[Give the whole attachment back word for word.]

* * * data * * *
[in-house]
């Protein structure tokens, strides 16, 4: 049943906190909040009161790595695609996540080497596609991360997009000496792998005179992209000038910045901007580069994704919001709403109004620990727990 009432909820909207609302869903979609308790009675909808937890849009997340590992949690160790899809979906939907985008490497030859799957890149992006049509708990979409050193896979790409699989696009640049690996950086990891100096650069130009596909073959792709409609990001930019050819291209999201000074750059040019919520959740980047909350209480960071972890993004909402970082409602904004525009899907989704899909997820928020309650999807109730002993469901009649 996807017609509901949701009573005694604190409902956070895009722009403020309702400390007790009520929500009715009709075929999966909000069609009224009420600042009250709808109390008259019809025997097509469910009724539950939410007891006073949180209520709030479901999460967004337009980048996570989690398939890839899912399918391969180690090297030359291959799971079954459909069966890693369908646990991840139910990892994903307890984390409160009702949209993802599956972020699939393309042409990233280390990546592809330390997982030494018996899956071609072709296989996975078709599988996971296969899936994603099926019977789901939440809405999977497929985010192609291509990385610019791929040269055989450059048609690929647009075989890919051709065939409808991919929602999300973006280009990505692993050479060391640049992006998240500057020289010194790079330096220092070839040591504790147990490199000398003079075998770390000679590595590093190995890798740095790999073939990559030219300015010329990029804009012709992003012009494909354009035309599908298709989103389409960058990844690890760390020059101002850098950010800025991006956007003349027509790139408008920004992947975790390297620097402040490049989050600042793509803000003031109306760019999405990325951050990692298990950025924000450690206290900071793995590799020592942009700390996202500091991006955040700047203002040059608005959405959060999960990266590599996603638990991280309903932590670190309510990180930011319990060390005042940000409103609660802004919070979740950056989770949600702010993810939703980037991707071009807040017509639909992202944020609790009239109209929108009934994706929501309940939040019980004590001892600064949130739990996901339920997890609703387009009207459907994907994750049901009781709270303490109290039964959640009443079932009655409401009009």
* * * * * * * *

[in-house]
């Protein structure tokens, strides 16, 4: 049943906190909040009161790595695609996540080497596609991360997009000496792998005179992209000038910045901007580069994704919001709403109004620990727990 009432909820909207609302869903979609308790009675909808937890849009997340590992949690160790899809979906939907985008490497030859799957890149992006049509708990979409050193896979790409699989696009640049690996950086990891100096650069130009596909073959792709409609990001930019050819291209999201000074750059040019919520959740980047909350209480960071972890993004909402970082409602904004525009899907989704899909997820928020309650999807109730002993469901009649 996807017609509901949701009573005694604190409902956070895009722009403020309702400390007790009520929500009715009709075929999966909000069609009224009420600042009250709808109390008259019809025997097509469910009724539950939410007891006073949180209520709030479901999460967004337009980048996570989690398939890839899912399918391969180690090297030359291959799971079954459909069966890693369908646990991840139910990892994903307890984390409160009702949209993802599956972020699939393309042409990233280390990546592809330390997982030494018996899956071609072709296989996975078709599988996971296969899936994603099926019977789901939440809405999977497929985010192609291509990385610019791929040269055989450059048609690929647009075989890919051709065939409808991919929602999300973006280009990505692993050479060391640049992006998240500057020289010194790079330096220092070839040591504790147990490199000398003079075998770390000679590595590093190995890798740095790999073939990559030219300015010329990029804009012709992003012009494909354009035309599908298709989103389409960058990844690890760390020059101002850098950010800025991006956007003349027509790139408008920004992947975790390297620097402040490049989050600042793509803000003031109306760019999405990325951050990692298990950025924000450690206290900071793995590799020592942009700390996202500091991006955040700047203002040059608005959405959060999960990266590599996603638990991280309903932590670190309510990180930011319990060390005042940000409103609660802004919070979740950056989770949600702010993810939703980037991707071009807040017509639909992202944020609790009239109209929108009934994706929501309940939040019980004590001892600064949130739990996901339920997890609703387009009207459907994907994750049901009781709270303490109290039964959640009443079932009655409401009009």